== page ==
Categorized | Health

Lymphoblasic Leukaemia

Acute lymphoblastic leukaemia, also referred to as ALL, is a condition when white blood cells, or leukocytes, multiply without control in the bone marrow. The word acute signifies the fact that if ALL is left untreated for a long time, the condition sharply progresses and may result in death in a matter of weeks or months.

The symptoms of ALL may be weak at first but tend to get worse as the form of cancer progresses. These symptoms include anaemia (critically low levels of haemoglobin), fever, weakness, weight loss, excessive bruising, swollen lymph glands, liver or spleen, rashes on the skin, being short of breath, as well as pain in the bones and joints. These signs occur because healthy cells in the immune system are destroyed by the multiplying cancerous cells.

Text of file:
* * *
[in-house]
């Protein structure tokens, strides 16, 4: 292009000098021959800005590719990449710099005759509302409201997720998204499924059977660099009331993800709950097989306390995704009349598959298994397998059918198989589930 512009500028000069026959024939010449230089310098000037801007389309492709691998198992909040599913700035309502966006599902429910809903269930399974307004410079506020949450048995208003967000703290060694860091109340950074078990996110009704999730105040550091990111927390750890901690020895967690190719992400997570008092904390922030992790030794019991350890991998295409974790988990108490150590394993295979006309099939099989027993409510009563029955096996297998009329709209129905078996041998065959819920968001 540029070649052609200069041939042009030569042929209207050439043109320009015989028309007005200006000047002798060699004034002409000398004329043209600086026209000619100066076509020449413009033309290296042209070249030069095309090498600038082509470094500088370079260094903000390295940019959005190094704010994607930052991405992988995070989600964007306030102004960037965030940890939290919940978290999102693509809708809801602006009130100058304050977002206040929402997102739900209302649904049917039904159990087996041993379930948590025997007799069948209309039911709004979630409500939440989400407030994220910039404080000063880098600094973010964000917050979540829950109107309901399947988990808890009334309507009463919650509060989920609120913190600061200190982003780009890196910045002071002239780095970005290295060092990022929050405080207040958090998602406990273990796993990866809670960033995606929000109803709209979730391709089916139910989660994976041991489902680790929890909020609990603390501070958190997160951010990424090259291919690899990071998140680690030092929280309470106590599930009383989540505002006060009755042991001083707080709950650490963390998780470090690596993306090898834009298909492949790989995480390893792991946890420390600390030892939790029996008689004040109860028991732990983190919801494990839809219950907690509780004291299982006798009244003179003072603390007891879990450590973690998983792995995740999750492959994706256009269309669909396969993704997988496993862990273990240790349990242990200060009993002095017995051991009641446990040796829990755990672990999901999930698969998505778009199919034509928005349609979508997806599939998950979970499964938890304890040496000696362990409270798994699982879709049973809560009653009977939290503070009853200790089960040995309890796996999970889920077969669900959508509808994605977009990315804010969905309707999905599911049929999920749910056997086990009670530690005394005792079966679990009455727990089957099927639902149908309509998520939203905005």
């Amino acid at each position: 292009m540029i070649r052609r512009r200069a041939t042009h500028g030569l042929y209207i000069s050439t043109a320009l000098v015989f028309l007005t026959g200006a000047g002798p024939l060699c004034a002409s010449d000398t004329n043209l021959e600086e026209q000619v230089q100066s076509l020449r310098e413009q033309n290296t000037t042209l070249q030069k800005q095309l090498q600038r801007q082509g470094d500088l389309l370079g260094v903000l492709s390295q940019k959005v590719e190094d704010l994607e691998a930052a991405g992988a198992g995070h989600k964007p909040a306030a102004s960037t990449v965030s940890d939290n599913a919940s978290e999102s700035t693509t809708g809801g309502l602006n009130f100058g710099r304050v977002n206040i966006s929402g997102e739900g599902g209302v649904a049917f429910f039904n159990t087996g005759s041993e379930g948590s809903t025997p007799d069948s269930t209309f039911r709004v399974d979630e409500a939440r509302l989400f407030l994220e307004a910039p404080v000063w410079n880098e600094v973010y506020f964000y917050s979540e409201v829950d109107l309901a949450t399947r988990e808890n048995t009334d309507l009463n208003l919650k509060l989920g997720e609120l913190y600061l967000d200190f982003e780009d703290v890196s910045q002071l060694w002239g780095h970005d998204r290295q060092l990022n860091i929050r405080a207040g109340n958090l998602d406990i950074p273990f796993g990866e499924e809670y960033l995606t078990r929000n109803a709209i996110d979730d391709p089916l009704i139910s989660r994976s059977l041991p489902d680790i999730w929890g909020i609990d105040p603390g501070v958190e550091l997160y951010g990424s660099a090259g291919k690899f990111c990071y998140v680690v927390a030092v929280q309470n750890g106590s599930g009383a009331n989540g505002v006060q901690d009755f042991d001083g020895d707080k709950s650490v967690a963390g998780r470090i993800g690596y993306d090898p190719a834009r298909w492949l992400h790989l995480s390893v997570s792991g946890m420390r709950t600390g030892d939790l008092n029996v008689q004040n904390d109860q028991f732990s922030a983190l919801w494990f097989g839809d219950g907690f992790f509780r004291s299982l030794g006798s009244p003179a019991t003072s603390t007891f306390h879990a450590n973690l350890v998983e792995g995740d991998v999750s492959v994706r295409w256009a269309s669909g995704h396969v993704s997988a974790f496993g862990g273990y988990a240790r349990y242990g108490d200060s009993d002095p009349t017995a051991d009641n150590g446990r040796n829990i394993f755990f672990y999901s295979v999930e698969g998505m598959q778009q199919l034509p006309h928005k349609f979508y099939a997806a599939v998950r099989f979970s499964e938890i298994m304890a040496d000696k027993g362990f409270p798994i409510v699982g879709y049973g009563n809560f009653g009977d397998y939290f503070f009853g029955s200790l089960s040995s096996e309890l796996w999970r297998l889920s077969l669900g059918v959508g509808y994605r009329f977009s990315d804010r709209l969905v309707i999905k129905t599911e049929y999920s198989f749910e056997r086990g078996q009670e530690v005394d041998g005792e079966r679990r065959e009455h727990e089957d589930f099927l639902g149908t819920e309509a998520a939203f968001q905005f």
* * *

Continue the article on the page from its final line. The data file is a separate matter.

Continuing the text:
ALL is thought to be caused by exposure to high levels of radiation or industrial chemicals, such as benzene. Infections and certain genetic conditions (Down‘s syndrome and Fanconi‘s anaemia) may increase the risk of developing ALL. The treatment for ALL includes chemotherapy, radiotherapy and, in some cases, bone marrow or blood transplantation.

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